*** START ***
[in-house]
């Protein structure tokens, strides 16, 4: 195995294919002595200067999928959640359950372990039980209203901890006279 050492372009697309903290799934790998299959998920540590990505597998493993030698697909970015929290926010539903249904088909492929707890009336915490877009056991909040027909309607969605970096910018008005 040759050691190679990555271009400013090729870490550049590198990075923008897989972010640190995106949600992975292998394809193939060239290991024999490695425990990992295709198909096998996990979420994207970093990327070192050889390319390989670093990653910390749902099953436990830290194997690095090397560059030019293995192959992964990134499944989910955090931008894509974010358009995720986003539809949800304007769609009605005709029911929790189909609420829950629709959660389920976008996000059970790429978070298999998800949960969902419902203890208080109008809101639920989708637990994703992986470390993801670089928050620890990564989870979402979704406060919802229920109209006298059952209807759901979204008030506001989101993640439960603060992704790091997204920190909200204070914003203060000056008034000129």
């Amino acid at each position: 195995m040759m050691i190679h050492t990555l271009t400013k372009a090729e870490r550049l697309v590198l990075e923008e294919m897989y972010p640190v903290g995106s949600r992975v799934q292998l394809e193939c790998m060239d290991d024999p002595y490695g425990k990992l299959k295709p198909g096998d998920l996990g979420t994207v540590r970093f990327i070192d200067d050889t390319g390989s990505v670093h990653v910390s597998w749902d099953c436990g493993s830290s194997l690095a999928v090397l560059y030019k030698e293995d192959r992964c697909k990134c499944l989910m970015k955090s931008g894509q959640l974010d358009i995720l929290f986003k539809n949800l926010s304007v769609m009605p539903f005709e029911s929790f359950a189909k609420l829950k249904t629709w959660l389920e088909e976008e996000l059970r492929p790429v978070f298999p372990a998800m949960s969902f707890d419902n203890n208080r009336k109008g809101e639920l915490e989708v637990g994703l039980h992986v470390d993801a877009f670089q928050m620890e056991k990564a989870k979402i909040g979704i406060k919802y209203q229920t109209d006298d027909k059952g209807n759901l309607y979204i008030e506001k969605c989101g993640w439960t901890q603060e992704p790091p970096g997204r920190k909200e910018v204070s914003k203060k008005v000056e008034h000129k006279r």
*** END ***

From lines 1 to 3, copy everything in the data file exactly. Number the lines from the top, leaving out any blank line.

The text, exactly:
[in-house]
């Protein structure tokens, strides 16, 4: 195995294919002595200067999928959640359950372990039980209203901890006279 050492372009697309903290799934790998299959998920540590990505597998493993030698697909970015929290926010539903249904088909492929707890009336915490877009056991909040027909309607969605970096910018008005 040759050691190679990555271009400013090729870490550049590198990075923008897989972010640190995106949600992975292998394809193939060239290991024999490695425990990992295709198909096998996990979420994207970093990327070192050889390319390989670093990653910390749902099953436990830290194997690095090397560059030019293995192959992964990134499944989910955090931008894509974010358009995720986003539809949800304007769609009605005709029911929790189909609420829950629709959660389920976008996000059970790429978070298999998800949960969902419902203890208080109008809101639920989708637990994703992986470390993801670089928050620890990564989870979402979704406060919802229920109209006298059952209807759901979204008030506001989101993640439960603060992704790091997204920190909200204070914003203060000056008034000129």
């Amino acid at each position: 195995m040759m050691i190679h050492t990555l271009t400013k372009a090729e870490r550049l697309v590198l990075e923008e294919m897989y972010p640190v903290g995106s949600r992975v799934q292998l394809e193939c790998m060239d290991d024999p002595y490695g425990k990992l299959k295709p198909g096998d998920l996990g979420t994207v540590r970093f990327i070192d200067d050889t390319g390989s990505v670093h990653v910390s597998w749902d099953c436990g493993s830290s194997l690095a999928v090397l560059y030019k030698e293995d192959r992964c697909k990134c499944l989910m970015k955090s931008g894509q959640l974010d358009i995720l929290f986003k539809n949800l926010s304007v769609m009605p539903f005709e029911s929790f359950a189909k609420l829950k249904t629709w959660l389920e088909e976008e996000l059970r492929p790429v978070f298999p372990a998800m949960s969902f707890d419902n203890n208080r009336k109008g809101e639920l915490e989708v637990g994703l039980h992986v470390d993801a877009f670089q928050m620890e056991k990564a989870k979402i909040g979704i406060k919802y209203q229920t109209d006298d027909k059952g209807n759901l309607y979204i008030e506001k969605c989101g993640w439960t901890q603060e992704p790091p970096g997204r920190k909200e910018v204070s914003k203060k008005v000056e008034h000129k006279r």